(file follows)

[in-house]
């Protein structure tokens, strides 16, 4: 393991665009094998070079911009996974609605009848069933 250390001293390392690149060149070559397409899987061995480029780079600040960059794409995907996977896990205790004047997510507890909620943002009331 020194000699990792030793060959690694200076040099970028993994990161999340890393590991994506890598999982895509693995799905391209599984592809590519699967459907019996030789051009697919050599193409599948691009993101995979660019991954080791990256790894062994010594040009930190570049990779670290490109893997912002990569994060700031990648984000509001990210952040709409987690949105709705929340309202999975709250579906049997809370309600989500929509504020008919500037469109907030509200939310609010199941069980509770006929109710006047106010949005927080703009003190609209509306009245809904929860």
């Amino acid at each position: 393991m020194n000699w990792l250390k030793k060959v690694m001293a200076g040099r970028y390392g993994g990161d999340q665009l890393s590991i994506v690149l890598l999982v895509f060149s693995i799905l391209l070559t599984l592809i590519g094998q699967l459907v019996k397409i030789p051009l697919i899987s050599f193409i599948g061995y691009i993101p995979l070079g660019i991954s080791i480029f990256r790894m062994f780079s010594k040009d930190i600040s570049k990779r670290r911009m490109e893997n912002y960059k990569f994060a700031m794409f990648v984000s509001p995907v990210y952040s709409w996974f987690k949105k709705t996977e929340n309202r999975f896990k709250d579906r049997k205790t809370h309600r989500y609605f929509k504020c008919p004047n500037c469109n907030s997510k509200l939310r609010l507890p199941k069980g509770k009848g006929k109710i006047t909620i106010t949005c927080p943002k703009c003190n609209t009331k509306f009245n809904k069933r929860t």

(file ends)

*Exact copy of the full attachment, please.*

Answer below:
[in-house]
């Protein structure tokens, strides 16, 4: 393991665009094998070079911009996974609605009848069933 250390001293390392690149060149070559397409899987061995480029780079600040960059794409995907996977896990205790004047997510507890909620943002009331 020194000699990792030793060959690694200076040099970028993994990161999340890393590991994506890598999982895509693995799905391209599984592809590519699967459907019996030789051009697919050599193409599948691009993101995979660019991954080791990256790894062994010594040009930190570049990779670290490109893997912002990569994060700031990648984000509001990210952040709409987690949105709705929340309202999975709250579906049997809370309600989500929509504020008919500037469109907030509200939310609010199941069980509770006929109710006047106010949005927080703009003190609209509306009245809904929860």
């Amino acid at each position: 393991m020194n000699w990792l250390k030793k060959v690694m001293a200076g040099r970028y390392g993994g990161d999340q665009l890393s590991i994506v690149l890598l999982v895509f060149s693995i799905l391209l070559t599984l592809i590519g094998q699967l459907v019996k397409i030789p051009l697919i899987s050599f193409i599948g061995y691009i993101p995979l070079g660019i991954s080791i480029f990256r790894m062994f780079s010594k040009d930190i600040s570049k990779r670290r911009m490109e893997n912002y960059k990569f994060a700031m794409f990648v984000s509001p995907v990210y952040s709409w996974f987690k949105k709705t996977e929340n309202r999975f896990k709250d579906r049997k205790t809370h309600r989500y609605f929509k504020c008919p004047n500037c469109n907030s997510k509200l939310r609010l507890p199941k069980g509770k009848g006929k109710i006047t909620i106010t949005c927080p943002k703009c003190n609209t009331k509306f009245n809904k069933r929860t």